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Metasonix Have Made an Immoral Drum Machine from Vacuum Tubes

Drum machines. They’re predictable. So much so that the biggest controversy about Roland’s high-profile entry into the market with AIRA was whether they should remake the 808/909 or remake the 808/909 as analog. Enter Metasonix. They would like to make the differentiation point of drum machines whether you still have your ass or not once you’ve heard them. And so, we see the D-2000, the long-awaited (long-dreaded?) successor to the D-1000, but, say Metasonix, more extreme. (“Tweaked,” “maximized,” and “pushed.”) How would you describe the sound? Absolutely terrible. (You know, nicely horrible. I mean, probably not in a way most …

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envelopimage

Envelop Wants to Make an Ambisonic 3D Venue and Tools

3D, spatialized sound is some part of the future of listening – both privately and in public performances. But the question is, how? Right now, there are various competing formats, most of them proprietary in some way. There are cinema formats (hello, Dolby), meant mainly for theaters. There are research installations, such as those in Germany (TU Berlin, Frauenhofer) and Switzerland (ZHDK), to name a few. And then there are specific environments like the 4DSOUND installation I performed on and on which CDM hosted an intensive weekend hacklab – beautiful, but only in one place in the world, and served …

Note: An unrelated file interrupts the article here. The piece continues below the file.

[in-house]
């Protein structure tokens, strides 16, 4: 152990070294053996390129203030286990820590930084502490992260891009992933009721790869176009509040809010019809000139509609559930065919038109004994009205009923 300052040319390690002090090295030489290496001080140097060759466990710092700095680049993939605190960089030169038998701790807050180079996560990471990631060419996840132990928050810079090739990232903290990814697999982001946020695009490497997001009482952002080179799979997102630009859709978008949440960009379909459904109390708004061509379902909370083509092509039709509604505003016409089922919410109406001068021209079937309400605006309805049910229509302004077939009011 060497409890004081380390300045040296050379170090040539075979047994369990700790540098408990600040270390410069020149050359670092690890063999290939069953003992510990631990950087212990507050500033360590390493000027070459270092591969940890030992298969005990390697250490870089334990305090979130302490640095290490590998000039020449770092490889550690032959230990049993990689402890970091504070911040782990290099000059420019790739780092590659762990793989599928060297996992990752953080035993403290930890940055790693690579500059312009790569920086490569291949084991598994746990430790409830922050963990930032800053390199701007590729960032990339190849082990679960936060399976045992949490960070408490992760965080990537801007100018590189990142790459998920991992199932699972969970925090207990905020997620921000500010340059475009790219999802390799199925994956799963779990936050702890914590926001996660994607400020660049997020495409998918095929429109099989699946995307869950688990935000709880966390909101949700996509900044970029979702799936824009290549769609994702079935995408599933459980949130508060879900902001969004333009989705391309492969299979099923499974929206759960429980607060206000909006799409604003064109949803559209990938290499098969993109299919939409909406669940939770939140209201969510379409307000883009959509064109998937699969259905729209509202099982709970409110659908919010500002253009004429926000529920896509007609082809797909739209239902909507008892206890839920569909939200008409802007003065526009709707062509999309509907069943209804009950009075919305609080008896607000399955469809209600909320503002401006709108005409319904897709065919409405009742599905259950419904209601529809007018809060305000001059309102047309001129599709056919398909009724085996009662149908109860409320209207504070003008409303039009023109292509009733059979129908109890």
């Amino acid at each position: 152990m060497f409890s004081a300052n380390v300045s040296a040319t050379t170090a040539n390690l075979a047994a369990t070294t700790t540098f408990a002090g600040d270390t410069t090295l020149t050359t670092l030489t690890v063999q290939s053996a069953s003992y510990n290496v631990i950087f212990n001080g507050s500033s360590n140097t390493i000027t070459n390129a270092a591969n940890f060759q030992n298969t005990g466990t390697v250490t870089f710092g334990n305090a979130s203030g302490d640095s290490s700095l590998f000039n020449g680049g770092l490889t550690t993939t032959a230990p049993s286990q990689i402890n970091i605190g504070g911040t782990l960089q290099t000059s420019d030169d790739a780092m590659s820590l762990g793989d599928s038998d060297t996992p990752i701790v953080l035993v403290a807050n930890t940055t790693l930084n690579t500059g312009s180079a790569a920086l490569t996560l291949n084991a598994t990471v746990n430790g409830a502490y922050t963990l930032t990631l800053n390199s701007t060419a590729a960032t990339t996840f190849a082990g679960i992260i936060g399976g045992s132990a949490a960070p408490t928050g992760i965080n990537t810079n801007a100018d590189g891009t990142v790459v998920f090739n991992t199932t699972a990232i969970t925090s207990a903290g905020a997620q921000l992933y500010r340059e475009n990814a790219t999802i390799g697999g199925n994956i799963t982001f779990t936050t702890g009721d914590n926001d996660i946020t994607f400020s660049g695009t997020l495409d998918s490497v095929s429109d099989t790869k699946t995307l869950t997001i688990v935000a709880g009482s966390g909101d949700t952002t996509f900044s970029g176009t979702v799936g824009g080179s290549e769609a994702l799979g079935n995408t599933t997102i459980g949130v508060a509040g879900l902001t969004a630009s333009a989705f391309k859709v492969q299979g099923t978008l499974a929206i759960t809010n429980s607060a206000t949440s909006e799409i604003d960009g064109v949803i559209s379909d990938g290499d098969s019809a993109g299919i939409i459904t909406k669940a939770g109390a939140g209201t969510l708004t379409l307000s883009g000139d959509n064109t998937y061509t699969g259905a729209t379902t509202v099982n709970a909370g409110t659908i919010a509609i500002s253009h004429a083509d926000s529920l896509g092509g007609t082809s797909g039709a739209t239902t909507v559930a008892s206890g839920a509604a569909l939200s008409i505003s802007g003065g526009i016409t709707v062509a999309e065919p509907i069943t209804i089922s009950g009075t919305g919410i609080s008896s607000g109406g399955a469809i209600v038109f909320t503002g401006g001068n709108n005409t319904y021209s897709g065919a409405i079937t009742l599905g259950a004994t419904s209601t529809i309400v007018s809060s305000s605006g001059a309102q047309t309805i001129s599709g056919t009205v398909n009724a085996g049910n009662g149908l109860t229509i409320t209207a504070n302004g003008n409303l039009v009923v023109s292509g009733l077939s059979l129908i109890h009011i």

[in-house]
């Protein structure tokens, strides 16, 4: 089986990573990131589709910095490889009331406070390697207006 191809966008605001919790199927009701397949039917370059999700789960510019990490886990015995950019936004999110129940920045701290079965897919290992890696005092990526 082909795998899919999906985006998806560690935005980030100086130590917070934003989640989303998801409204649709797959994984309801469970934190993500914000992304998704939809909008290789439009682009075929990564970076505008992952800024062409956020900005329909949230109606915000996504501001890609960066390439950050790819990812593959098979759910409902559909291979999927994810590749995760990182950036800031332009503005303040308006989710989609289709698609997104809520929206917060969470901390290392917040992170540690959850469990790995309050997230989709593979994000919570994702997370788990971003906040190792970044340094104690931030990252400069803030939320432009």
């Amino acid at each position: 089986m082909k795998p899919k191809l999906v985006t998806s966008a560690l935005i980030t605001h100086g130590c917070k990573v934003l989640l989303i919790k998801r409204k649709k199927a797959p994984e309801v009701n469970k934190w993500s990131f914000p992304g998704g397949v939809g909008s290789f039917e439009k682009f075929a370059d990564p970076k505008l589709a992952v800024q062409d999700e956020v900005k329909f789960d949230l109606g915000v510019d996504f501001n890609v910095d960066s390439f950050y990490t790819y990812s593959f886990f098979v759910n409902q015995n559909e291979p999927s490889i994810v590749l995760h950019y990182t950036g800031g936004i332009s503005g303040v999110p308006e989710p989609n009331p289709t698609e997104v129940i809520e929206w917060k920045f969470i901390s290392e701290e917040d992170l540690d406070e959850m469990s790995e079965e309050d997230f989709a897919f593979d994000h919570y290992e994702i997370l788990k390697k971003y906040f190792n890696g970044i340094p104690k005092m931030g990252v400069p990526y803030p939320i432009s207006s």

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noah

Sophisticated Rhythms: 2 Mixes, 2 Approaches, For Your Listening Pleasure

Mixes have become another essential reflex of this age of overabundance, a way of navigating in material form the rhythms that come our way. I turn this weekend to mixes by two close friends. Matt Earp, aka Kid Kameleon (top), has been a CDM contributor in the past; his background spans music and technology and a wide breadth and depth of knowledge in those areas. Noah Pred is simply one of the finest DJs and producers I know, the ever-tasteful mind behind the massively underrated but prescient label Thoughtless Music. Each mix is singular in purpose, full of the sort …

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dreams

Watch a Dreamy, Groovy Reverie Played Live on Desktop Synths